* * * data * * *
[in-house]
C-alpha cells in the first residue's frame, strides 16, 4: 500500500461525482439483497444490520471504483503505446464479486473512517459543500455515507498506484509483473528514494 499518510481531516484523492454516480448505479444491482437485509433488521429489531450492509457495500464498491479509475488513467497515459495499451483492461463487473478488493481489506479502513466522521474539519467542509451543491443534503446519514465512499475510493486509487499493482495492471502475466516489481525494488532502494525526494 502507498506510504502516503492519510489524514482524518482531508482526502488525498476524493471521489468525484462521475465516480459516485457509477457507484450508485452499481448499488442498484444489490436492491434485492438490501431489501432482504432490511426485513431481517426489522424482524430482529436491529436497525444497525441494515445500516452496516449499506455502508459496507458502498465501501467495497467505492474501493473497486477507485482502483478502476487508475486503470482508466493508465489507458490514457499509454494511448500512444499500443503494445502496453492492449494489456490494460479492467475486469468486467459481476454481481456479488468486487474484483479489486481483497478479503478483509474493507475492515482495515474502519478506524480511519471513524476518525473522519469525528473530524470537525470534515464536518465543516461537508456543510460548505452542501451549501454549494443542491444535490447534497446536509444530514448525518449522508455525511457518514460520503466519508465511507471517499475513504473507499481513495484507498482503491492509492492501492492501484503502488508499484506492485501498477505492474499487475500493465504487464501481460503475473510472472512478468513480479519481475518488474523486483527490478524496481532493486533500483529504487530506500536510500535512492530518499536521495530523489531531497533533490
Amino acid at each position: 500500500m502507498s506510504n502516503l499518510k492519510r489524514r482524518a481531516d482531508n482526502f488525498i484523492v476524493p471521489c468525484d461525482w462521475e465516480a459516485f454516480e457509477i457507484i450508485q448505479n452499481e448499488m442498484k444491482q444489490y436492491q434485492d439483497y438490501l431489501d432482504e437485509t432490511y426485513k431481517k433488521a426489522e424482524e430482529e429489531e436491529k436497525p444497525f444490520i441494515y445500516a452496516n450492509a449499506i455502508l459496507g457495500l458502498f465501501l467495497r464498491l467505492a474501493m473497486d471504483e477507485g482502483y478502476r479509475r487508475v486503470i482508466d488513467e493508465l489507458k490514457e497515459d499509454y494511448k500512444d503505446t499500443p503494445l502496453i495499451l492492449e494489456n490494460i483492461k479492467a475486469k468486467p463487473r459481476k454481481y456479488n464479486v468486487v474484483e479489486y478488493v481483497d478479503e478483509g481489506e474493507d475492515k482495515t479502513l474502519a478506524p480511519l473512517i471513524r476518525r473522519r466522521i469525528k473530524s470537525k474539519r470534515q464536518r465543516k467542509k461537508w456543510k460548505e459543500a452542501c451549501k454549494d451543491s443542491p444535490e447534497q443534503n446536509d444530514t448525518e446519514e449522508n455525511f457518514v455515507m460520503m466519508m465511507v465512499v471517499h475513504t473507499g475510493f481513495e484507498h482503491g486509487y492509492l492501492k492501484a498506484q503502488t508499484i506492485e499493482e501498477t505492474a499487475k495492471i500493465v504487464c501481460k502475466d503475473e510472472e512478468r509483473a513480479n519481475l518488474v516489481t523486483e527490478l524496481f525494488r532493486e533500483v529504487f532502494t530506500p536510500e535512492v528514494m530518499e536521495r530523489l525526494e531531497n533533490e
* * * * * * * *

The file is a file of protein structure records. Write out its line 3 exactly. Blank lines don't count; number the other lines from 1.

Amino acid at each position: 500500500m502507498s506510504n502516503l499518510k492519510r489524514r482524518a481531516d482531508n482526502f488525498i484523492v476524493p471521489c468525484d461525482w462521475e465516480a459516485f454516480e457509477i457507484i450508485q448505479n452499481e448499488m442498484k444491482q444489490y436492491q434485492d439483497y438490501l431489501d432482504e437485509t432490511y426485513k431481517k433488521a426489522e424482524e430482529e429489531e436491529k436497525p444497525f444490520i441494515y445500516a452496516n450492509a449499506i455502508l459496507g457495500l458502498f465501501l467495497r464498491l467505492a474501493m473497486d471504483e477507485g482502483y478502476r479509475r487508475v486503470i482508466d488513467e493508465l489507458k490514457e497515459d499509454y494511448k500512444d503505446t499500443p503494445l502496453i495499451l492492449e494489456n490494460i483492461k479492467a475486469k468486467p463487473r459481476k454481481y456479488n464479486v468486487v474484483e479489486y478488493v481483497d478479503e478483509g481489506e474493507d475492515k482495515t479502513l474502519a478506524p480511519l473512517i471513524r476518525r473522519r466522521i469525528k473530524s470537525k474539519r470534515q464536518r465543516k467542509k461537508w456543510k460548505e459543500a452542501c451549501k454549494d451543491s443542491p444535490e447534497q443534503n446536509d444530514t448525518e446519514e449522508n455525511f457518514v455515507m460520503m466519508m465511507v465512499v471517499h475513504t473507499g475510493f481513495e484507498h482503491g486509487y492509492l492501492k492501484a498506484q503502488t508499484i506492485e499493482e501498477t505492474a499487475k495492471i500493465v504487464c501481460k502475466d503475473e510472472e512478468r509483473a513480479n519481475l518488474v516489481t523486483e527490478l524496481f525494488r532493486e533500483v529504487f532502494t530506500p536510500e535512492v528514494m530518499e536521495r530523489l525526494e531531497n533533490e